2. Facts Related to the Current Dispute

In April 2014, Netasha Spencer, an adult entertainer at Onyx, and Angie Baker and Christine Rybka, adult entertainers at Pink Pony (collectively the "Opt-in Plaintiffs") opted into this action as Plaintiffs. In May 2015, Defendants told the Opt-in Plaintiffs that they are required to sign an employment agreement entitled "ENTERTAINER ELECTION FOR COMPENSATION" (the "Employment Agreement") if they want to continue working as adult entertainers at Onyx and Pink Pony. See Spencer Decl., Ex. A at 1. The Employment Agreement classifies the Opt-in Plaintiffs as W-2 employees, entitles them to compensation in the form of direct wages at a rate of $2.13 per hour, allows them to retain tips earned during on-stage performances, and to receive forty percent (40%) of the tips earned during off-stage performances, including lap dances on the house floor, and in private rooms. Id. at 2. The Employment Agreement also (i) requires the Opt-in Plaintiffs to follow a work schedule determined by Defendants, (ii) recognizes them as "skilled in the discipline of dance, " and (iii) contains a non-compete clause prohibiting them from working at "competitive clubs." Id. at 1-2.[3] The Employment Agreement does not require the Opt-in Plaintiffs to pay a house fee to the clubs or to tip the DJ, bar staff, house moms, floor staff and security.

The Opt-in Plaintiffs allege that the Employment Agreement adversely affects the conditions of their employment, including because only they, and not other entertainers at the club, are required to sign the Employment Agreement to continue working at the clubs.[4] In short, Plaintiffs allege that those entertainers who did not opt-in to this action are given the choice of retaining their status as independent contractors or signing the Employment Agreement.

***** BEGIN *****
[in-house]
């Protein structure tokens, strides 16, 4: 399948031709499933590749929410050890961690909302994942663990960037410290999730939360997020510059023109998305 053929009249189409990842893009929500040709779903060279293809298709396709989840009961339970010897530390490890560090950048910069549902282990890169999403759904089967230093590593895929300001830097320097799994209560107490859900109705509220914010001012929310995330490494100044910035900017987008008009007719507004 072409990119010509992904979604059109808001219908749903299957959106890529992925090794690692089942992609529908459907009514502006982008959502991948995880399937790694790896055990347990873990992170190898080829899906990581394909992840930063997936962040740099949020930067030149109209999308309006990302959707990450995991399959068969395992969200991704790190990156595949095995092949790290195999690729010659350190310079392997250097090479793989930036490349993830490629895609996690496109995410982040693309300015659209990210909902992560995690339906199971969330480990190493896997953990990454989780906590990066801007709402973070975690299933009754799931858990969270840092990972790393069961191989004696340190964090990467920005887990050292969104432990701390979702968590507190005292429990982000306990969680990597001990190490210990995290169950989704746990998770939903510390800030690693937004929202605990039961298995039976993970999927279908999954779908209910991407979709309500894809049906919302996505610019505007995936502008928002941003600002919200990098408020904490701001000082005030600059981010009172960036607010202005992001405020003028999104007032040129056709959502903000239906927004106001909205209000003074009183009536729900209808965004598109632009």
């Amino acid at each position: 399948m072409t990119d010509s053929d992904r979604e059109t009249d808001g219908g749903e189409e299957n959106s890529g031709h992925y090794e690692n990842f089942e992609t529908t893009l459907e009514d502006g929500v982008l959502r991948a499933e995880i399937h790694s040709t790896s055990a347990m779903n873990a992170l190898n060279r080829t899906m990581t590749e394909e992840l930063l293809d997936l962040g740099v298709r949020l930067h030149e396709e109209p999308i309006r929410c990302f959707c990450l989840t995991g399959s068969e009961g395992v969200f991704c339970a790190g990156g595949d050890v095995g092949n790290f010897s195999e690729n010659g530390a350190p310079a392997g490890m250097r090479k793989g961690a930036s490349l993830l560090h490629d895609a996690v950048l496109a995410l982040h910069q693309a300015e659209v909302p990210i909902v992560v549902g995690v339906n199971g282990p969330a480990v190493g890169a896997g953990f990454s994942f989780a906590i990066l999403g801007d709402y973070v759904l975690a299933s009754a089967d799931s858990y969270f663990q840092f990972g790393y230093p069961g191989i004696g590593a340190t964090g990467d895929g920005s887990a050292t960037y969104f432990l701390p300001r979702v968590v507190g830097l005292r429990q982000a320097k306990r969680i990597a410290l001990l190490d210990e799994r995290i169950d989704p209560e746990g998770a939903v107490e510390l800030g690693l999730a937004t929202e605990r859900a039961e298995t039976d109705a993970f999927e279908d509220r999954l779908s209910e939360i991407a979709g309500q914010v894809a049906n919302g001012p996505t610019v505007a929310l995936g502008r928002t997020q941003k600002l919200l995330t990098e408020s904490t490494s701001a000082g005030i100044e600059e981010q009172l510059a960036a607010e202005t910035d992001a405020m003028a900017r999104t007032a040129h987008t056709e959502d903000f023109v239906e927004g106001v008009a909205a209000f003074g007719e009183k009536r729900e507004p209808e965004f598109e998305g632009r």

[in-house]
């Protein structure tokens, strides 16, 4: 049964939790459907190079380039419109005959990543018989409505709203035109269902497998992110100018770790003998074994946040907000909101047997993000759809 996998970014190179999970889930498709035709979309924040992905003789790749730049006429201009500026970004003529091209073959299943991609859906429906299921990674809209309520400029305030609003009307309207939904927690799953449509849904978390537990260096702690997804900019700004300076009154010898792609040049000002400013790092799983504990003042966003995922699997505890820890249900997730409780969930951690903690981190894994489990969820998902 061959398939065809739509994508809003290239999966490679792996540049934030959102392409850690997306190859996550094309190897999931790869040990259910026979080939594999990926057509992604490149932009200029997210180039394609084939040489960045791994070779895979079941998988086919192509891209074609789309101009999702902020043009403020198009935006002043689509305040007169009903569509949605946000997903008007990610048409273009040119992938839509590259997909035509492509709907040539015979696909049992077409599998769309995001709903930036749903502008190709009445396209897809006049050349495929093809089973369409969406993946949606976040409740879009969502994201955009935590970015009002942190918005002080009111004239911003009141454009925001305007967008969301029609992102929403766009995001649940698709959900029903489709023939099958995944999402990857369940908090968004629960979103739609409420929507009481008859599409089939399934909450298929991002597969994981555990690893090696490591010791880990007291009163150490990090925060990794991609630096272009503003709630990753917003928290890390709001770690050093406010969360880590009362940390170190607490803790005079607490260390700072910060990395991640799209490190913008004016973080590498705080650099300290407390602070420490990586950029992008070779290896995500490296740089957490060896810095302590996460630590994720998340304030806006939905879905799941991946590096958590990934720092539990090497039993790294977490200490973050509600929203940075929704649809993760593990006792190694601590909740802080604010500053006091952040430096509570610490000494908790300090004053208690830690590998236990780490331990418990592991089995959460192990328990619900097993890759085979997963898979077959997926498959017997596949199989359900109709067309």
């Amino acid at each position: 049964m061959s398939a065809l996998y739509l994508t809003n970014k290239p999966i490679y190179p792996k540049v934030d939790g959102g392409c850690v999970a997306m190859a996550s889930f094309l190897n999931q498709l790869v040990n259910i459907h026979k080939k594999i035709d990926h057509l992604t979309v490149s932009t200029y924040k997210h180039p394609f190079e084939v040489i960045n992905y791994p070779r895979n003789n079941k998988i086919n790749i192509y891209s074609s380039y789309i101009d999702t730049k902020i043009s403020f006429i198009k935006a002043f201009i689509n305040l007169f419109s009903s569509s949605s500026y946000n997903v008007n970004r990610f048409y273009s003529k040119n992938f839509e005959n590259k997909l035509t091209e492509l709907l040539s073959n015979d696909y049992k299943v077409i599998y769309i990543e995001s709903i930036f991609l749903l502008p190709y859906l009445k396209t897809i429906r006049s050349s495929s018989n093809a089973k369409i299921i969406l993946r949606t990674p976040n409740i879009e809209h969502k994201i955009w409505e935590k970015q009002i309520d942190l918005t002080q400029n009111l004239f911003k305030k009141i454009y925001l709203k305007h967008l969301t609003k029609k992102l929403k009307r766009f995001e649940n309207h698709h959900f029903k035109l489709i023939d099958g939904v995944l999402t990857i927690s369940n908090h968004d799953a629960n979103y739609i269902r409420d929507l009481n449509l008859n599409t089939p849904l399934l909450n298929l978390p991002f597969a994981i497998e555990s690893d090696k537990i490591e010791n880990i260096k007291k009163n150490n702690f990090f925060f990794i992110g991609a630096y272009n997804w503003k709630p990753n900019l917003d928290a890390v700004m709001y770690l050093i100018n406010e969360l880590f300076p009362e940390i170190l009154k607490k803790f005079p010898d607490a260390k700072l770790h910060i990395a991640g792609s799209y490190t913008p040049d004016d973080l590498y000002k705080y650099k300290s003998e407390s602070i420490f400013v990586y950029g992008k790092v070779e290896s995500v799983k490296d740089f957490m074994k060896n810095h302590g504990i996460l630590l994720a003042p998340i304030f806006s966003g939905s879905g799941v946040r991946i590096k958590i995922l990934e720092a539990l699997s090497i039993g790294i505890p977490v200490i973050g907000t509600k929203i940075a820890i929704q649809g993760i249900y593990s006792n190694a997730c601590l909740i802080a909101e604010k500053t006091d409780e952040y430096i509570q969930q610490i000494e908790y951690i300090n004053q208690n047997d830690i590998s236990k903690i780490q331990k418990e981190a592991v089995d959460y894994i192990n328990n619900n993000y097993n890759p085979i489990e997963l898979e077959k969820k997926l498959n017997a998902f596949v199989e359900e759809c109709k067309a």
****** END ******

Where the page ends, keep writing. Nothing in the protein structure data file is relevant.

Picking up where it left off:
On May 22, 2015, the Opt-in Plaintiffs filed an Emergency Motion for a TRO, Preliminary Injunction and Hearing Pursuant to the Court's Local Rule 7.2(b). The Opt-in Plaintiffs contend that Defendants retaliated against them for opting-in to this action by reducing their compensation, materially altering the terms and conditions of their employment, and depriving them of employment opportunities at other clubs.

On June 1, 2015, Defendants filed their Response to the Emergency Motion. Defendants contend that they reclassified the Opt-in Plaintiffs as employees and changed their compensation method in a "good faith" effort to respond to their demand that they be treated as employees for purposes of the FLSA. Defendants argue further that offering the Employment Agreement provides the Opt-in Plaintiffs "with working terms and conditions consistent with the relief they seek in their Second Amended Complaint." See Defs.' Resp. at 4-5.[5] Defendants characterize their actions as "remedial measure[s], intended to accommodate Plaintiffs' [demands], by allowing them to be treated as tipped employees, and offering them the same working conditions that Defendants offer to other individuals whom Defendants acknowledge to be bona fide tipped employees such as its bartenders and wait staff." Id. at 5. Defendants argue that injunctive relief should be denied because, among other things, the Opt-in Plaintiffs have failed to show a materially adverse change in the terms and conditions of their relationship with the entertainment clubs. Defendants specifically claim ...